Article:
Bike accessories and repair kits can be extremely expensive (especially if you have an old bike that breaks a lot) but don't worry, it's not always necessary to buy expensive top of the line tools or gear to improve your ride.
Find out what you can do with a can of deodorant, an old toothbrush and a roll of Sellotape by reading on - you might be surprised. We also think it might be worth checking out our 10 Bike Shops with a Difference for when things can't be fixed at home.
Read on to find out about our simple bike kit solutions essential for any cyclist...
The cheapest hand warmer on the market, you can get yourself a box of ten of these for £1.44 on Amazon.
On cold, wet days pop on a pair of these underneath your normal riding gloves to enjoy an extra layer of warmth and make your gloves doubly waterproof.
Who would have thought a spoon would act as simple bike kit solution?
People have been substituting specifically designed tyre levers for decades in favour of the handy kitchen spoon.
Next time you need to change an inner tube just grab yourself a table spoon to act as a lever and away you go.
Carry a mini deodorant and roll of Sellotape with you when you're out cycling and then next time you get a punctured inner tube you will be all set to fix it in seconds.
Simply spray deodorant over the hole and then seal lightly with the tape. Pump up, and you're ready to go again.
For those emergency days when the weather is miserable and you're desperate to go out on a ride but find yourself without any mudguards and the local bike shop is closed.
What do you do? Grab an old plastic folder from around the house, cut it up and fashion a makeshift mud-guard out of it. You could even buy a couple just in case, they're certainly cheaper than multiple mudguards.
Next time you get a new credit card, don't cut the old one up and throw it away, instead cut it up and chuck it in your kit bag.
If you often take the wheels off your bike to transport it in your car, a cut in half and folded credit card is perfect for keeping the brake pads apart.
You might not need a kit bag very often and so don't see the point in investing in a proper one. If that is the case then get yourself a cheap Ikea bag instead.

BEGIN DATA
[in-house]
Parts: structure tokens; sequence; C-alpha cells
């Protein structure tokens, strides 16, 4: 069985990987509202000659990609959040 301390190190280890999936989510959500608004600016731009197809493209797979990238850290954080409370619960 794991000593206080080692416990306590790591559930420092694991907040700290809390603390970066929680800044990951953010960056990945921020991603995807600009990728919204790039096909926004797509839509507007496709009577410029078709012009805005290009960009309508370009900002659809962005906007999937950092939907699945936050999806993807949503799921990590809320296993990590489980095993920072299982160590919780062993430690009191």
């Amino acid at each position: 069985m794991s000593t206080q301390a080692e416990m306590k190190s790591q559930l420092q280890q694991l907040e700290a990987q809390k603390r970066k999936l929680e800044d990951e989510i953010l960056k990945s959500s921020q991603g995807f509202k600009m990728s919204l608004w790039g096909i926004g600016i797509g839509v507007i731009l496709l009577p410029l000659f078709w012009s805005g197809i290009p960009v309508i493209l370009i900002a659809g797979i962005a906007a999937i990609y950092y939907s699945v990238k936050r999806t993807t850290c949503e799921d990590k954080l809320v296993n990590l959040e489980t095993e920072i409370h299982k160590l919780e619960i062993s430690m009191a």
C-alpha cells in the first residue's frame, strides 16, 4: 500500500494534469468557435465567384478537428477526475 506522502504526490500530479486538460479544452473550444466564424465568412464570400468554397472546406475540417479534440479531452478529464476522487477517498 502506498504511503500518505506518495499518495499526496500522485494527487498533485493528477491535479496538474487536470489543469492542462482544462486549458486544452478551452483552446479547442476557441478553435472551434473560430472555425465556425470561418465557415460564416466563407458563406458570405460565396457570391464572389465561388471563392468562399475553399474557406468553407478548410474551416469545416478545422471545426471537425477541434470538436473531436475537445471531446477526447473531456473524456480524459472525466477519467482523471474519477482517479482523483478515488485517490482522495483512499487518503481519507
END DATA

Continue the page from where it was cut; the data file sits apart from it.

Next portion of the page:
On the odd occasion that you find yourself needing a kit bag you will be able to use this and for the rest of the time it makes a great laundry bag too.
[part title="7. Parrafin"]
Available from B&Q for £6.99 for four litres, Parafin is a much cheaper alternative to bicycle specific chain and cassette cleaners, but it does the job just as well and a container this big will last you a very long time.
Some washing up liquids and household cleaners can be far too harsh to clean your bike using them. But Tesco's Daisy is gentle (and tough) enough to make for an amazingly cheap cleaner to get your bicycle sparkling again after a particularly muddy ride. And it costs just 59p for 500ml.
There's nothing worse than parking your bike up in the sunshine and going back to it hours later to find the seat soaking wet after an unexpected downpour. You're then left having to pedal all the way home out of the saddle to stop yourself getting a soaking wet bum.
This is such a common problem and such an easy to solve one. Stash a couple of carrier bags at the bottom of your bag and whenever you have to leave your bike outside tie one round the saddle to stop it getting wet.
For cleaning small bike components like the cassette and chain, there really is no better tool than an old toothbrush. Of course you can buy specific bike-branded brushes for this job but there really is no point, the good old toothbrush will clean your chain up just as well.
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